A politician wants to make “dwarf tossing” legal in Melbourne.
But Victorians shouldn’t expect such a competition in their capital city any time soon.
It’s the city of the same name in the US state of Florida where the push is on to provide employment opportunity for little people.
Republican Ritch Workman filed the proposed legislation this week, according to the Palm Beach Post, which quoted him as saying, “In this economy, or any economy, why would we want to prevent people from getting gainful employment?”
Mr Workman also called the decision to outlaw dwarf tossing “an example of Big Brother government”.
The bar attraction generally involves people competing to throw dwarfs in padded clothing on to mattresses or at Velcro-coated walls.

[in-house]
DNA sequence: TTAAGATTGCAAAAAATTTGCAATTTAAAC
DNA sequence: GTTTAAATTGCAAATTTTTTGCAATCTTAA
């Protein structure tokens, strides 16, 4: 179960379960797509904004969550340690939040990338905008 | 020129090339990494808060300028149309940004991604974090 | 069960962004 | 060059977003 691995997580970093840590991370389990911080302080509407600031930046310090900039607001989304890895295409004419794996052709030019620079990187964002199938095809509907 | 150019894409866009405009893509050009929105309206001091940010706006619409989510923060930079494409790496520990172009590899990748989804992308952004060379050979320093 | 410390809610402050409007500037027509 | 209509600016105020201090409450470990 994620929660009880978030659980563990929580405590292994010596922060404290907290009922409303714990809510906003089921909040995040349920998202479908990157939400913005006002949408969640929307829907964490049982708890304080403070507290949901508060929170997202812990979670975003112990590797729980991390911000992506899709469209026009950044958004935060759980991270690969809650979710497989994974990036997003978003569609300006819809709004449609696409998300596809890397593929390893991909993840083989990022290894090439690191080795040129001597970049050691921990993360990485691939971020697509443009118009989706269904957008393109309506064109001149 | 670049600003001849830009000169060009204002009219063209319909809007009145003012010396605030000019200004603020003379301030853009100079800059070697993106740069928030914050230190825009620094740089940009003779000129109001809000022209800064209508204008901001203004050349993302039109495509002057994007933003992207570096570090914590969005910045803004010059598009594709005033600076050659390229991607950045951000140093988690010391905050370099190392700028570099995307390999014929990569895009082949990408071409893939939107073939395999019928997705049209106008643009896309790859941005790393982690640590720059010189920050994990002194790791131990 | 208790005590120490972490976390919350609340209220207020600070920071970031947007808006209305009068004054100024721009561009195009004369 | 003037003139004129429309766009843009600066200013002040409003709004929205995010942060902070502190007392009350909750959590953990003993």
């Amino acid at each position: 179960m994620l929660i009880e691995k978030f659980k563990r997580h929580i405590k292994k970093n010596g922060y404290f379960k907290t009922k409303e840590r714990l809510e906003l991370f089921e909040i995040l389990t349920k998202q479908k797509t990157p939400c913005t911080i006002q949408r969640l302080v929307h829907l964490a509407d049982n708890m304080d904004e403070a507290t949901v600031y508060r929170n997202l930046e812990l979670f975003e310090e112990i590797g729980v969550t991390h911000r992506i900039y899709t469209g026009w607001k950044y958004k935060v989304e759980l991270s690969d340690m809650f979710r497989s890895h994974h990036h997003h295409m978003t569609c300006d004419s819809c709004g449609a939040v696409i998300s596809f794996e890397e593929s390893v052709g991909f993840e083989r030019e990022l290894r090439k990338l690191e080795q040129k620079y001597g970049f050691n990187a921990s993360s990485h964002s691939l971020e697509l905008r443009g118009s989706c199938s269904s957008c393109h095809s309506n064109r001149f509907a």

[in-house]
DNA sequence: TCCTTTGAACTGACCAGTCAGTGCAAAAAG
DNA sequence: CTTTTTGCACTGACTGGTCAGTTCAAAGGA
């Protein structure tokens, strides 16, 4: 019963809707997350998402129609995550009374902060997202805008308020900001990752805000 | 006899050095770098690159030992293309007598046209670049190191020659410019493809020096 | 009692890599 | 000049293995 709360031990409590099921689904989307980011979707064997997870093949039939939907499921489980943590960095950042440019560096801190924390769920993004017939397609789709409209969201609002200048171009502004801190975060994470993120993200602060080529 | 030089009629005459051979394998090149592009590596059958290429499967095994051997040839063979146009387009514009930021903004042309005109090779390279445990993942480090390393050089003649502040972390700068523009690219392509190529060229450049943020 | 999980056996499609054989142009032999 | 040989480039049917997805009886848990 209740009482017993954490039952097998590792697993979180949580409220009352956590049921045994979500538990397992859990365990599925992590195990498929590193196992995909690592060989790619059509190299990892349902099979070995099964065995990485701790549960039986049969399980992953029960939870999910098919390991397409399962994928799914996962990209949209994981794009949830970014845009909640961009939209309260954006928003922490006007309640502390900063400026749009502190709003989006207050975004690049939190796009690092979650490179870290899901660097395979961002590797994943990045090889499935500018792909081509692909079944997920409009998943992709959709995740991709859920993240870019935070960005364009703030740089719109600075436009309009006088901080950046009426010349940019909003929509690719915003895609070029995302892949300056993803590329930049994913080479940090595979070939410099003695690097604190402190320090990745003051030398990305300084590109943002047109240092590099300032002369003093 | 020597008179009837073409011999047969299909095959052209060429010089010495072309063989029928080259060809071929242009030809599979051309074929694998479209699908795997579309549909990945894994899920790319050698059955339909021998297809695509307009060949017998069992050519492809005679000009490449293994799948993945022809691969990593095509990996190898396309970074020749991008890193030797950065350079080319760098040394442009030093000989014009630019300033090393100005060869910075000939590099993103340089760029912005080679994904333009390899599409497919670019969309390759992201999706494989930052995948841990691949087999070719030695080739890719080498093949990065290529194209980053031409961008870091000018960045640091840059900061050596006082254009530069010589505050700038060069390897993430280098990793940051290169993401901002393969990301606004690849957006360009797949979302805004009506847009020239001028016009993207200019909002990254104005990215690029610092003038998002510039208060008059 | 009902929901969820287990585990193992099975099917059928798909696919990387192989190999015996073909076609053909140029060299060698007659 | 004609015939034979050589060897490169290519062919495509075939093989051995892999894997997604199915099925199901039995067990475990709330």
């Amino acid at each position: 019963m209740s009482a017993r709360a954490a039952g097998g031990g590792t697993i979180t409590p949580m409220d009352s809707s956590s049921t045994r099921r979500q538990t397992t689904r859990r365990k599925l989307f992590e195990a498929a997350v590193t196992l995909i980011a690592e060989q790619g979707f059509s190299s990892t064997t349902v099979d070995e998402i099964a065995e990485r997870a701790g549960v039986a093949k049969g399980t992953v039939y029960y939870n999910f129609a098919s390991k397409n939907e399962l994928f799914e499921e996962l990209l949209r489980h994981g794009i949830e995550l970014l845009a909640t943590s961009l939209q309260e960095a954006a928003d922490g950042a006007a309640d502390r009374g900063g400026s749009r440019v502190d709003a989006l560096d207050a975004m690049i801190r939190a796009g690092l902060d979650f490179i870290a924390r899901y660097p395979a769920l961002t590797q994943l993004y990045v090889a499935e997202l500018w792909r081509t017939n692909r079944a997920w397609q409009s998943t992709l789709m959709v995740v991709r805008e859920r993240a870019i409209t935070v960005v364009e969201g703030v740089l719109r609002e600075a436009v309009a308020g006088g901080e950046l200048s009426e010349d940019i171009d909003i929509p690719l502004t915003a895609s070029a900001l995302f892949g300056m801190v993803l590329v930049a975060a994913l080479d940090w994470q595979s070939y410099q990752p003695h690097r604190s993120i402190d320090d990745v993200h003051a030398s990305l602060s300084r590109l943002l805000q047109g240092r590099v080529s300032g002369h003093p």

“I would never force anybody to take this form of employment or pay to watch it,” Mr Workman said.
“I think it’s repulsive and stupid. But it’s none of the state’s business if somebody wants to do this.”
But members of Little People of America cautioned against what the Post called “a Leave No Tossed Dwarf Behind bill”.
Robert Van Etten, an engineering consultant said, “The people who were thrown were alcoholics with low self-esteem. Many of them were injured. One committed suicide.”
David Dodge, a computer network consultant warned, “The possibility of getting paralysed is high. And then to be used as an object for people’s amusement is very degrading.”
Although said to have started in Australia, dwarf tossing’s origins are sketchy. It was banned in Florida after a participant died.
by Vandas Voice